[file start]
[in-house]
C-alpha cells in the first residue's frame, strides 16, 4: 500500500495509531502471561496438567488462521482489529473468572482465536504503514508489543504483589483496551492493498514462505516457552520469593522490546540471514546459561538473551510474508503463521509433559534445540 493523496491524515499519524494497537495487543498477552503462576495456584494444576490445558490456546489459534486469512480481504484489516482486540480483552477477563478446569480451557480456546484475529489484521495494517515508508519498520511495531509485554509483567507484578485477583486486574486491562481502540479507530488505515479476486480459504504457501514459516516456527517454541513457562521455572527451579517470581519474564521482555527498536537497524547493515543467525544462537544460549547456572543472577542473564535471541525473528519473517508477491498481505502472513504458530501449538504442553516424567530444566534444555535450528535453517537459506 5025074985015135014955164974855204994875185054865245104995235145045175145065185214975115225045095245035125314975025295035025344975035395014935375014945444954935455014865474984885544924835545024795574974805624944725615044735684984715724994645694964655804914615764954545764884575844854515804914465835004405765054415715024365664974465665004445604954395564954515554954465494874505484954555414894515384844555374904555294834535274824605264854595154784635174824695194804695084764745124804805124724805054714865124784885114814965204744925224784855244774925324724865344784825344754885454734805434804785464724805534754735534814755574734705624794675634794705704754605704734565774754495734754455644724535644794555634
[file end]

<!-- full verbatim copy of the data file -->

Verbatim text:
[in-house]
C-alpha cells in the first residue's frame, strides 16, 4: 500500500495509531502471561496438567488462521482489529473468572482465536504503514508489543504483589483496551492493498514462505516457552520469593522490546540471514546459561538473551510474508503463521509433559534445540 493523496491524515499519524494497537495487543498477552503462576495456584494444576490445558490456546489459534486469512480481504484489516482486540480483552477477563478446569480451557480456546484475529489484521495494517515508508519498520511495531509485554509483567507484578485477583486486574486491562481502540479507530488505515479476486480459504504457501514459516516456527517454541513457562521455572527451579517470581519474564521482555527498536537497524547493515543467525544462537544460549547456572543472577542473564535471541525473528519473517508477491498481505502472513504458530501449538504442553516424567530444566534444555535450528535453517537459506 5025074985015135014955164974855204994875185054865245104995235145045175145065185214975115225045095245035125314975025295035025344975035395014935375014945444954935455014865474984885544924835545024795574974805624944725615044735684984715724994645694964655804914615764954545764884575844854515804914465835004405765054415715024365664974465665004445604954395564954515554954465494874505484954555414894515384844555374904555294834535274824605264854595154784635174824695194804695084764745124804805124724805054714865124784885114814965204744925224784855244774925324724865344784825344754885454734805434804785464724805534754735534814755574734705624794675634794705704754605704734565774754495734754455644724535644794555634